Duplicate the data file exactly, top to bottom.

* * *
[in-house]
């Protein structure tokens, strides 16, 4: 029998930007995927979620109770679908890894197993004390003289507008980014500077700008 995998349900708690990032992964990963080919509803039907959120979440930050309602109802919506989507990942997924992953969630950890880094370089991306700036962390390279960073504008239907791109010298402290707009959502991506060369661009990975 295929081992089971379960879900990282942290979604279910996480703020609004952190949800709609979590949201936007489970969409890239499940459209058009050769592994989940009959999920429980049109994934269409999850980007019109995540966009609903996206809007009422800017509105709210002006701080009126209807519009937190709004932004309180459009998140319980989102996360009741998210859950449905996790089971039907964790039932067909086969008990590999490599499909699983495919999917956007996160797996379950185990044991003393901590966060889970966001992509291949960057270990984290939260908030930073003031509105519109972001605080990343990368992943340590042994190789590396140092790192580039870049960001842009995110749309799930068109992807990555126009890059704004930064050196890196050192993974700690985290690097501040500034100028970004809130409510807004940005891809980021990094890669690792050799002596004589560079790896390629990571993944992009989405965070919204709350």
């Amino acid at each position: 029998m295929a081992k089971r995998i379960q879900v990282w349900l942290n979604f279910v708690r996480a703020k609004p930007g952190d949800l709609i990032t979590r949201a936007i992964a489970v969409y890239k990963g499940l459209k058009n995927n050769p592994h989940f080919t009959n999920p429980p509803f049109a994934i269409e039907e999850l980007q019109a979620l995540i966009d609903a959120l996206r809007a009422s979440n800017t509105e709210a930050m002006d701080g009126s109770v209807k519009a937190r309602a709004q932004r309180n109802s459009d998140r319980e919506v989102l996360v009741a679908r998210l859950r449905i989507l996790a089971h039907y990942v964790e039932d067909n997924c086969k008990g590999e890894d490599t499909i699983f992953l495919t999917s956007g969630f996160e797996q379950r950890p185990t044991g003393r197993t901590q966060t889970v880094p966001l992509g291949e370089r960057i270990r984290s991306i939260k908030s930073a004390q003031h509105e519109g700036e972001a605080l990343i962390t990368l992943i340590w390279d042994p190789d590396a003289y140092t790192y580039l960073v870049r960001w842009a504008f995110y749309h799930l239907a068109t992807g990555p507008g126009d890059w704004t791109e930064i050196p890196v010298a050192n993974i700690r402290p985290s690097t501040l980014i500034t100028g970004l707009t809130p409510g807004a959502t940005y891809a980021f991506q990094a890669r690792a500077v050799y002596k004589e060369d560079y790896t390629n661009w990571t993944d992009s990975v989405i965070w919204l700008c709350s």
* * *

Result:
[in-house]
């Protein structure tokens, strides 16, 4: 029998930007995927979620109770679908890894197993004390003289507008980014500077700008 995998349900708690990032992964990963080919509803039907959120979440930050309602109802919506989507990942997924992953969630950890880094370089991306700036962390390279960073504008239907791109010298402290707009959502991506060369661009990975 295929081992089971379960879900990282942290979604279910996480703020609004952190949800709609979590949201936007489970969409890239499940459209058009050769592994989940009959999920429980049109994934269409999850980007019109995540966009609903996206809007009422800017509105709210002006701080009126209807519009937190709004932004309180459009998140319980989102996360009741998210859950449905996790089971039907964790039932067909086969008990590999490599499909699983495919999917956007996160797996379950185990044991003393901590966060889970966001992509291949960057270990984290939260908030930073003031509105519109972001605080990343990368992943340590042994190789590396140092790192580039870049960001842009995110749309799930068109992807990555126009890059704004930064050196890196050192993974700690985290690097501040500034100028970004809130409510807004940005891809980021990094890669690792050799002596004589560079790896390629990571993944992009989405965070919204709350």
């Amino acid at each position: 029998m295929a081992k089971r995998i379960q879900v990282w349900l942290n979604f279910v708690r996480a703020k609004p930007g952190d949800l709609i990032t979590r949201a936007i992964a489970v969409y890239k990963g499940l459209k058009n995927n050769p592994h989940f080919t009959n999920p429980p509803f049109a994934i269409e039907e999850l980007q019109a979620l995540i966009d609903a959120l996206r809007a009422s979440n800017t509105e709210a930050m002006d701080g009126s109770v209807k519009a937190r309602a709004q932004r309180n109802s459009d998140r319980e919506v989102l996360v009741a679908r998210l859950r449905i989507l996790a089971h039907y990942v964790e039932d067909n997924c086969k008990g590999e890894d490599t499909i699983f992953l495919t999917s956007g969630f996160e797996q379950r950890p185990t044991g003393r197993t901590q966060t889970v880094p966001l992509g291949e370089r960057i270990r984290s991306i939260k908030s930073a004390q003031h509105e519109g700036e972001a605080l990343i962390t990368l992943i340590w390279d042994p190789d590396a003289y140092t790192y580039l960073v870049r960001w842009a504008f995110y749309h799930l239907a068109t992807g990555p507008g126009d890059w704004t791109e930064i050196p890196v010298a050192n993974i700690r402290p985290s690097t501040l980014i500034t100028g970004l707009t809130p409510g807004a959502t940005y891809a980021f991506q990094a890669r690792a500077v050799y002596k004589e060369d560079y790896t390629n661009w990571t993944d992009s990975v989405i965070w919204l700008c709350s």